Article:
The National Association of Realtors reported existing home sales for July at a seasonally adjusted annual rate of 5.42 million. That’s 2.5 percent better than last month according to NAR’s revised figures, and up 0.6 percent from July of last year. All it took was a complete capitulation by the Federal Reserve on policy normalization and a dramatic 75 basis point drop in mortgage rates.
The median price of a home in July was $280,800, up 4.3% from last year. The average price of an existing home sold in July was $317,100, a rise of 3.1 percent from a year ago. The supply of existing homes for sale stood at 4.2 months in July, down from 4.3 months a year ago.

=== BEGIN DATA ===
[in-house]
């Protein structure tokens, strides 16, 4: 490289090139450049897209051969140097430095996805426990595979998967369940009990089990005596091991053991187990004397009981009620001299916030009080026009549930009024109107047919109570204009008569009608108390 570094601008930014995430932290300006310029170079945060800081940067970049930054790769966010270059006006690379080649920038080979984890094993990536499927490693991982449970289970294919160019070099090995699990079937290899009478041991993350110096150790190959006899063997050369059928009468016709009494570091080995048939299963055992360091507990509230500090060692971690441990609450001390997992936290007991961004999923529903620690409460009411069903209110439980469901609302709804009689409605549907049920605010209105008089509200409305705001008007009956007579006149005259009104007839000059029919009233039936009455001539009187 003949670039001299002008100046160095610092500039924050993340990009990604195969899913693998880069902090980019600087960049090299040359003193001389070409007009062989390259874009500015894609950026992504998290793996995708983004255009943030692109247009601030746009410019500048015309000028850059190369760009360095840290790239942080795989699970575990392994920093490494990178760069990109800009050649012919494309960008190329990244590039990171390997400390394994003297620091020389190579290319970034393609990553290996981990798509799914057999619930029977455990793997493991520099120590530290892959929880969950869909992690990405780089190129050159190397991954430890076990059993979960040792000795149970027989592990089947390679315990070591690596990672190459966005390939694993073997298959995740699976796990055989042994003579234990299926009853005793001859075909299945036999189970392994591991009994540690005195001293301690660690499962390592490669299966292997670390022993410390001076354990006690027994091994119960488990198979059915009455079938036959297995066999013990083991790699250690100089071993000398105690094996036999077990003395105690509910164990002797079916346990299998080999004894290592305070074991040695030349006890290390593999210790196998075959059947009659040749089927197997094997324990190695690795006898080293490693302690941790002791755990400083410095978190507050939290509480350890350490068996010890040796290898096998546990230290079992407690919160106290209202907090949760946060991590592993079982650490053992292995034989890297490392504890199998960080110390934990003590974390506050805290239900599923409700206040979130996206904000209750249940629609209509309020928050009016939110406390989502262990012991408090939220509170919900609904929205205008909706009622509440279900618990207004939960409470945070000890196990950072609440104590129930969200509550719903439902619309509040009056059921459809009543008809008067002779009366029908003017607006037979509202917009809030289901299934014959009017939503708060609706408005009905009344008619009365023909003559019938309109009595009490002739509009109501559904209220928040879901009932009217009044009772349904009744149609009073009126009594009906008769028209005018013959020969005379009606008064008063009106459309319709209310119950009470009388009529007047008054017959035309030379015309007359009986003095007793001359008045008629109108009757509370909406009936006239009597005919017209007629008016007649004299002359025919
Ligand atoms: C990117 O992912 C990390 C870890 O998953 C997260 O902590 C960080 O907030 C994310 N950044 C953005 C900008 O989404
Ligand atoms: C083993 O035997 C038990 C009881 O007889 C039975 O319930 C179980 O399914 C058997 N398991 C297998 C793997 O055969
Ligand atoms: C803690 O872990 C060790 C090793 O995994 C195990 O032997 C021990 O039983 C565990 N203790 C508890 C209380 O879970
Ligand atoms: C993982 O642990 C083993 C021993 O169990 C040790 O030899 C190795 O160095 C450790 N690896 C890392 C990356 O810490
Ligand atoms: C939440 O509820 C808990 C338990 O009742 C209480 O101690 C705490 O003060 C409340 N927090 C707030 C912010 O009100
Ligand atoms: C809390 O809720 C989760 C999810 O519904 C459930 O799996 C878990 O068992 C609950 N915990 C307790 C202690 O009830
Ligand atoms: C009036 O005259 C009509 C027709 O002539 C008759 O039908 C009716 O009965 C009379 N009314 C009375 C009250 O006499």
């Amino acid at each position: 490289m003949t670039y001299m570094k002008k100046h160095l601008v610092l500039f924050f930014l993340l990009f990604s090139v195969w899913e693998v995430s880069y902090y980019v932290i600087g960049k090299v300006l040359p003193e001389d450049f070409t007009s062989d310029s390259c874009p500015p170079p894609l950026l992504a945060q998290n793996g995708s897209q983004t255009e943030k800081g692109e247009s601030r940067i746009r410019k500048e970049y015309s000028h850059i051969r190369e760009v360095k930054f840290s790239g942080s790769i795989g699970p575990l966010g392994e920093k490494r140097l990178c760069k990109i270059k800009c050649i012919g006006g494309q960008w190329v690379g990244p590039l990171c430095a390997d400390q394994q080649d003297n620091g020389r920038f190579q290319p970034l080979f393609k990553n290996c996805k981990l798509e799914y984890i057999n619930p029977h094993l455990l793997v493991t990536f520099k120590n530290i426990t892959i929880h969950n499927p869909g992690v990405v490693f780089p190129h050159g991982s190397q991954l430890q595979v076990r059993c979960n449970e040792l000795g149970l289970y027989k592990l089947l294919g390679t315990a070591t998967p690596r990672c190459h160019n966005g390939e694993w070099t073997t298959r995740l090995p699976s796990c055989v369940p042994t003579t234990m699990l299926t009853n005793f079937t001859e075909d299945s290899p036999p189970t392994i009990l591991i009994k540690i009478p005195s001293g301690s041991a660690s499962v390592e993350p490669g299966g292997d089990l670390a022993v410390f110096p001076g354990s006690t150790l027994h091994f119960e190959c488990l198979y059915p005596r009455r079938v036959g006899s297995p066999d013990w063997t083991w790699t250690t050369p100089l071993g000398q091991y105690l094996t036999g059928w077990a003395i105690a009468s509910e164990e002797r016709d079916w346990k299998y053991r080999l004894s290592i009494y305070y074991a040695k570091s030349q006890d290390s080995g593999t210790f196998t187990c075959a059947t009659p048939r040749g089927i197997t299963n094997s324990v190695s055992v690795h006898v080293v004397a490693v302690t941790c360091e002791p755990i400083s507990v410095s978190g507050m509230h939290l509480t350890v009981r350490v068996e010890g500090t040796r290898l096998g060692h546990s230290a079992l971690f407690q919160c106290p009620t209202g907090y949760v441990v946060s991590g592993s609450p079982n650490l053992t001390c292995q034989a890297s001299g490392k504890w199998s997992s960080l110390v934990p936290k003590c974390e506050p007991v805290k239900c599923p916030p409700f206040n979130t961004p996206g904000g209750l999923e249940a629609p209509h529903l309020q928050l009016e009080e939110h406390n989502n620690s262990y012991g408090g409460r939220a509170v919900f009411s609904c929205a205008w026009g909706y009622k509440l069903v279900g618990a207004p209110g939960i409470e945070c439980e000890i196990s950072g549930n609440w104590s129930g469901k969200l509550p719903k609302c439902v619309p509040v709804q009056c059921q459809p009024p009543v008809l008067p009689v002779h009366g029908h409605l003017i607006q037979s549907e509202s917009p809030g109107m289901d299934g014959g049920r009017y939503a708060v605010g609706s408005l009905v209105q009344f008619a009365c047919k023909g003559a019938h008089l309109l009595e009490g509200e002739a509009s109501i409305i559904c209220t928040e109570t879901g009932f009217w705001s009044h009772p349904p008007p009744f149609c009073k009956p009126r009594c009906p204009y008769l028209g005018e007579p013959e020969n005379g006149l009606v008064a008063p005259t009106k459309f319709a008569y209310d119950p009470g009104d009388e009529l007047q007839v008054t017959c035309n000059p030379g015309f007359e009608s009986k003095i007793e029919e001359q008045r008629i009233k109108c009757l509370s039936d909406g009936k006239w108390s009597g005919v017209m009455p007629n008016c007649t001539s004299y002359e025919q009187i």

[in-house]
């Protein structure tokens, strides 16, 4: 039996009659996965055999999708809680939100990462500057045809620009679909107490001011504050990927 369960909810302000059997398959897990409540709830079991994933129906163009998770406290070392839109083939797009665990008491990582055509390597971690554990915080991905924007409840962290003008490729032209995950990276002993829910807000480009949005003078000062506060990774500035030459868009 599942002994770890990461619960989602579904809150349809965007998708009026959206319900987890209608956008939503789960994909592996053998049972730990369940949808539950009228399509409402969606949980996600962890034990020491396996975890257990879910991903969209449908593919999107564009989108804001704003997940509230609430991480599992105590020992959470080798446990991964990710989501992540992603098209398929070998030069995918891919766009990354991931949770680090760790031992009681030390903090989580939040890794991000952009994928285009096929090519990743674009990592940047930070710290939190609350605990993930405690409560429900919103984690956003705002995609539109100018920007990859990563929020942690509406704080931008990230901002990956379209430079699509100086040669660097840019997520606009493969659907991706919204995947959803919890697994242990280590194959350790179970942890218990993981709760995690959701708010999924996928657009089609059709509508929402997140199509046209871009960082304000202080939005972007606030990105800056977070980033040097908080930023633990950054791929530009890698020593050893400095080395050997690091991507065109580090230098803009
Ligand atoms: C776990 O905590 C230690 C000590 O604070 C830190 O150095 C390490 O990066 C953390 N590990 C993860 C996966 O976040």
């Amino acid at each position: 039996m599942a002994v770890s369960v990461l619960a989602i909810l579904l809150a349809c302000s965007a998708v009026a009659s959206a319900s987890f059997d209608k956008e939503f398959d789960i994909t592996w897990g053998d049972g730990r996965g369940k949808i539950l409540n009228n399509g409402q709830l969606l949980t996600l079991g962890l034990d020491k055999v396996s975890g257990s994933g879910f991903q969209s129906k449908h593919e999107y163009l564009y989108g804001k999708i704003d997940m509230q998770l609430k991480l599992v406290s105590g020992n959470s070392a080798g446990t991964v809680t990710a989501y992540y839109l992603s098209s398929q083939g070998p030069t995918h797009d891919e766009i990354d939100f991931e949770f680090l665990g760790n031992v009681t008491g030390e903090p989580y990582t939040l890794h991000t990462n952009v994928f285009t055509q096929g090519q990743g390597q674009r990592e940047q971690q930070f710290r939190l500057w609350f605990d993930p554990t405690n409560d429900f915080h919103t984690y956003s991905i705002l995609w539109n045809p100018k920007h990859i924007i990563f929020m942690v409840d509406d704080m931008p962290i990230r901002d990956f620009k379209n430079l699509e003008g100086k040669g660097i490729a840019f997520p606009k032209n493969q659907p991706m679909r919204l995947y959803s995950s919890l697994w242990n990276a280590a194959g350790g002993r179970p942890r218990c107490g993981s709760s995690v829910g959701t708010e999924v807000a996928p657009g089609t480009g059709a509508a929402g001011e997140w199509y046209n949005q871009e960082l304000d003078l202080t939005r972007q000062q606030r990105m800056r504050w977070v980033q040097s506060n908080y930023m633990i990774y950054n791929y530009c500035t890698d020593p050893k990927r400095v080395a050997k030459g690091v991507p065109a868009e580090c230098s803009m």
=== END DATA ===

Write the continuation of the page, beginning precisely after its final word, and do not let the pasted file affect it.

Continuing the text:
Existing home sales have been trailing new home sales for the last several months in the Dallas-Fort Worth area. This is largely a result of inflated home prices. You can see from the attached chart that U.S. existing home sales peaked in November 2017, and they have yet to eclipse the current cycle highs, even with the gift of dramatically lower interest rates.
On the bright side, I received an email from a local lender yesterday informing me that the HUD’s FHA down payment guideline revisions have been mothballed. FHA borrowers can still buy a home with absolutely no skin in the game, having both the down payment and closing costs paid by someone else. In other words, taxpayers will be on the hook yet again if the housing market buckles.
The Federal Reserve has done another excellent job of blowing an echo bubble in real estate. This is particularly true for the Dallas Fort Worth area, where prices are at record highs. Just don’t ask the Texas A&M Real estate Center what is driving the Texas housing market. The economists at the A&M RECenter are apparently in bed with the Fed.